To mark Youth Mental Health Day, the Mental Health Foundation has released several downloadable packs for pupils and teachers to help them better manage their mental health
With the number of young people living with a diagnosable mental health condition rising from 1 in 8 in 2018 to 1 in 6, it is clear that the mental health of children and young people has never been as important as it is right now.
Likely driven by the pressures of the Covid-19 pandemic, a deterioration in young people's mental health across the country is now being reflected in accelerating numbers of diagnoses for mental health issues, as well as growing waiting lists for support.
One of the key environments to truly make a difference to how young people manage their mental health is in their place of education where the influence of peers and authority figures can be vital support networks.
The Mental Health Foundation's Peer Education Project (PEP) is a secondary school-based initiative that makes use of this unique stage in young people's lives to help pupils better understand mental health and learn coping strategies for themselves.
Now, to mark Youth Mental Health Day, the Foundation is releasing several downloadable packs for pupils to learn from. Specifically, the packs provide guidance around connecting with nature, body image, kindness to others, and managing sleep. A pack has also been released for school staff on the topic of rest.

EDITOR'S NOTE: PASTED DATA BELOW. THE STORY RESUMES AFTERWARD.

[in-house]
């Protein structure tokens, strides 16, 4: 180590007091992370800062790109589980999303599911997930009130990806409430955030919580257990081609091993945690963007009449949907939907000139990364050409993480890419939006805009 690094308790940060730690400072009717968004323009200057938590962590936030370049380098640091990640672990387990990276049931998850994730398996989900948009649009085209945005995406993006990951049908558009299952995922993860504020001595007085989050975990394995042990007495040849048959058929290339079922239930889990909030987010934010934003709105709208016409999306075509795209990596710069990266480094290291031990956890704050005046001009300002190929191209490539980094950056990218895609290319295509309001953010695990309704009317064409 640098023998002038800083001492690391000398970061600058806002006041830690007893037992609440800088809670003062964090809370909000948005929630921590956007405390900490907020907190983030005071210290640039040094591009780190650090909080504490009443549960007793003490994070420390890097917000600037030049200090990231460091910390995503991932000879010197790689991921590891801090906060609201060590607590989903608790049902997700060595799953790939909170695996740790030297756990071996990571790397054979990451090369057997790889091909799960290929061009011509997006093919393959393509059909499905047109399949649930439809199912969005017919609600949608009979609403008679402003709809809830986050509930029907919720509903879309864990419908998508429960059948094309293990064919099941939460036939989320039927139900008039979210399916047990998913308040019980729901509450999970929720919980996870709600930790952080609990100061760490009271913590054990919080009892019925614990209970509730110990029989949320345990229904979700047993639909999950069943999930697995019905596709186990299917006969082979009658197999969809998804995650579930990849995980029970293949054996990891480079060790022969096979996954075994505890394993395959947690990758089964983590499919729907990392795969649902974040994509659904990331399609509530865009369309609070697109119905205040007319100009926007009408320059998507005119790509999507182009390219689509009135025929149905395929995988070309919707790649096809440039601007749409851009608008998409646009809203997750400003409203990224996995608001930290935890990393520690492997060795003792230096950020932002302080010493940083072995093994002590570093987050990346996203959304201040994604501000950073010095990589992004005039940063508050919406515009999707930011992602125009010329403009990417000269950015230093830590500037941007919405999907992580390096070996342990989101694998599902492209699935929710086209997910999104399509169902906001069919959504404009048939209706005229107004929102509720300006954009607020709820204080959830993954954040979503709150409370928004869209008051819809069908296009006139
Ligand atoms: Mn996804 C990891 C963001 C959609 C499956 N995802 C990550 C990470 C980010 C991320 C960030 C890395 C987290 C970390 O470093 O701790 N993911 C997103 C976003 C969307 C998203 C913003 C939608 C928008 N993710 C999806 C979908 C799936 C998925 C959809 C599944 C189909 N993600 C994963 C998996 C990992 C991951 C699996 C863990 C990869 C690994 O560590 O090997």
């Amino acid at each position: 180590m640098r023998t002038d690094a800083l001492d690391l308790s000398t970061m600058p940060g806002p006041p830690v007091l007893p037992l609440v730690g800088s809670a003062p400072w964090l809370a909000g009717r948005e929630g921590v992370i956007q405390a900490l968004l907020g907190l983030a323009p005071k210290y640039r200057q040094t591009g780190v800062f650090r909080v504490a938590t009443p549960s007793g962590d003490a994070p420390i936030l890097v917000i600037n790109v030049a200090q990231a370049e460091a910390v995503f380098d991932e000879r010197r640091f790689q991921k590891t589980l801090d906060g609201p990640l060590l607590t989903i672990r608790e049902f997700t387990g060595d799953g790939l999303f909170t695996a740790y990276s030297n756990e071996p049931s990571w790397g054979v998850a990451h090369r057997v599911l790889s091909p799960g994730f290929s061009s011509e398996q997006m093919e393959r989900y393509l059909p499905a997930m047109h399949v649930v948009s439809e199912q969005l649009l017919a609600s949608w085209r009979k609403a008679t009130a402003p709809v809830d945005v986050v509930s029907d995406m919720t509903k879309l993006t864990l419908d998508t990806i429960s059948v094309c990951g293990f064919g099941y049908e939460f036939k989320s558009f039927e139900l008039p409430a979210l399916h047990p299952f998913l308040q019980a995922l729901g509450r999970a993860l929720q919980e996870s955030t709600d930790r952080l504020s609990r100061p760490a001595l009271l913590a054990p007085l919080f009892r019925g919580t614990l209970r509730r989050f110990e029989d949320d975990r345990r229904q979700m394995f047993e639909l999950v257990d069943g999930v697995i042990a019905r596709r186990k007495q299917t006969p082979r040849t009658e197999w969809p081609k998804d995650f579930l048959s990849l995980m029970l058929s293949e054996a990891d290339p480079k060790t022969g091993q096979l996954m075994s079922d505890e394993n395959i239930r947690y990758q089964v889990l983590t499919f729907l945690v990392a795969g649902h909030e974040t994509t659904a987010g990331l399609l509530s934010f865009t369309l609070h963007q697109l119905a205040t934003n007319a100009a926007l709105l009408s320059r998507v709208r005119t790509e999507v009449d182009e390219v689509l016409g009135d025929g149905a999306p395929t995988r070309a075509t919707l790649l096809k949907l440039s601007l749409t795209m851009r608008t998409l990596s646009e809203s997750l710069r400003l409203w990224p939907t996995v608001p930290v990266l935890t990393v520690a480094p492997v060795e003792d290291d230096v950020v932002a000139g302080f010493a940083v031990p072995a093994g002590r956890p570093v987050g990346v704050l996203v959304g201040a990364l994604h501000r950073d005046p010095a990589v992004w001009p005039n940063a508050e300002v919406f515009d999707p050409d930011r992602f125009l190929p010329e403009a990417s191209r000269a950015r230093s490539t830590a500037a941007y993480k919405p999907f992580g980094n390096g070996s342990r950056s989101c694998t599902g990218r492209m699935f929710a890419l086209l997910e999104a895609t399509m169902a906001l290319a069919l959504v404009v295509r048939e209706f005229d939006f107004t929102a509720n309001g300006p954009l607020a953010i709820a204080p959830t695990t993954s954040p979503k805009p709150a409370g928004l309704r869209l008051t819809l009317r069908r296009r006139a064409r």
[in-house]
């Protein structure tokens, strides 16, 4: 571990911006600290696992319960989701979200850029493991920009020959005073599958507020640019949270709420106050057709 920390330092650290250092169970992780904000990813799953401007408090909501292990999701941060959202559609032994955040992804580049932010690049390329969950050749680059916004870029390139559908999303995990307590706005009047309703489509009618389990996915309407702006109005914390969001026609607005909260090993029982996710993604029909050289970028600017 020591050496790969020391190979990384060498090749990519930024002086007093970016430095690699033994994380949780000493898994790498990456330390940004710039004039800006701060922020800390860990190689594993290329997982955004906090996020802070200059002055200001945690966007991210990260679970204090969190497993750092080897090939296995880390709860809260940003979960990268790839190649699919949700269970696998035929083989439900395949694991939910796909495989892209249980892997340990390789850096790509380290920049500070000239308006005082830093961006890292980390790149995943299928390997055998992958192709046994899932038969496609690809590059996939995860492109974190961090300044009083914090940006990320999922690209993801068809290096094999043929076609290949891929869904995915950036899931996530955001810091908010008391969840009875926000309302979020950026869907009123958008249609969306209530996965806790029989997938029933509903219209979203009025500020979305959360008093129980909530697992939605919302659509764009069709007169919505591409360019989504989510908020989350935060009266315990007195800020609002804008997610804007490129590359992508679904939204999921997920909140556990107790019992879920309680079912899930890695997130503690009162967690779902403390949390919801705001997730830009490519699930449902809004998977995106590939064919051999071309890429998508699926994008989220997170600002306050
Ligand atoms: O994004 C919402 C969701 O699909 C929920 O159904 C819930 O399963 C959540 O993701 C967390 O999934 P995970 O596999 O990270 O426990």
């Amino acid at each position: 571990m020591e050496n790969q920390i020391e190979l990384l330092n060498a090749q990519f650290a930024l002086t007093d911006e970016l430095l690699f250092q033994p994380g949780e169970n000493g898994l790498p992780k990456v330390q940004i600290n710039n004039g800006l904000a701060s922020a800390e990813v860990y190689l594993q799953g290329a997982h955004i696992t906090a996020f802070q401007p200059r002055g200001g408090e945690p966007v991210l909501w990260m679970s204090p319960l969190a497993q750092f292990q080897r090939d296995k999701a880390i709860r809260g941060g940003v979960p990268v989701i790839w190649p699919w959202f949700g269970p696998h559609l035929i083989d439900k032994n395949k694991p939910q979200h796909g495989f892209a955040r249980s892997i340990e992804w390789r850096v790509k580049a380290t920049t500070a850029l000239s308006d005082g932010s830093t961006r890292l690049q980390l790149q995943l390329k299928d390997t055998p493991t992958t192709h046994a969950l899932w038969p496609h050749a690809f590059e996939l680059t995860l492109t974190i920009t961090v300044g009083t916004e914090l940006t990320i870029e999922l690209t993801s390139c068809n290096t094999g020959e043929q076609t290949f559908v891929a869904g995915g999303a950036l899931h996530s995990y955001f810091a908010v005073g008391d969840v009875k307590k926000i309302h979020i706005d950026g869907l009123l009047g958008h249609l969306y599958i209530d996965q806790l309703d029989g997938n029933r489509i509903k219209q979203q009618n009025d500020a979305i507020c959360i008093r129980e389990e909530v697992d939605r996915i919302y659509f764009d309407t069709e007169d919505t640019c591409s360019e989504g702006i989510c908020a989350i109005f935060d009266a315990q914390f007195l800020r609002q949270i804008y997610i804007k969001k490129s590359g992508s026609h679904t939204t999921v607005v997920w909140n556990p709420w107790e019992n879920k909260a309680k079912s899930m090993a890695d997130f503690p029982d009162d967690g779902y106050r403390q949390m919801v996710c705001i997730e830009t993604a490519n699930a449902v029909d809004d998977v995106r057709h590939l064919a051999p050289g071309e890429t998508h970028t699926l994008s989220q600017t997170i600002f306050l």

“The Mental Health Foundation is passionate about giving children and young people, as well as those around them, the skills and knowledge to protect and maintain their own mental health and support others to do the same," says Ruth Simmonds, PEP project manager at the Mental Health Foundation. "As schools reopen for the new academic year, we’re bringing the spotlight back on the mental health and wellbeing of pupils, and those supporting them within education.
The impact of the Covid-19 pandemic
The Mental Health Foundation has been undertaking ongoing research throughout the Covid-19 pandemic to examine how it is affecting young people across the UK.
Working alongside researchers at University of Cambridge, Swansea University, the University of Strathclyde and Queen’s University Belfast, the Foundation found that teenagers and young adults were among those with the greatest deterioration in their mental wellbeing during the pandemic, due to the huge disruption it has caused to their school lives, social lives, and future prospects. Its research also found that young people were far more likely to feel lonely, anxious, hopeless, and suicidal compared with older adults.
“This has been a very challenging year for children and young people," adds Simmonds. "The pandemic and its consequences have affected almost all areas of personal, educational, and social life for children and young people – especially those experiencing major life transitions, like moving from primary to secondary school or on to university and work.
“Schools have huge potential for preventing mental health problems and so we are pleased to be helping them with this new, free material. PEP is an opportunity for schools to put mental health awareness and support as a priority from day 1, and its online platform provides all the resources required to introduce the project into the school curriculum."
Find out more about the Mental Health Foundation's new school resource packs here.
Find out more about the Foundation's ongoing research into the effects of the pandemic on young people's mental health here.
Written by Marco Ricci
Editor and contributor for Talking Mental Health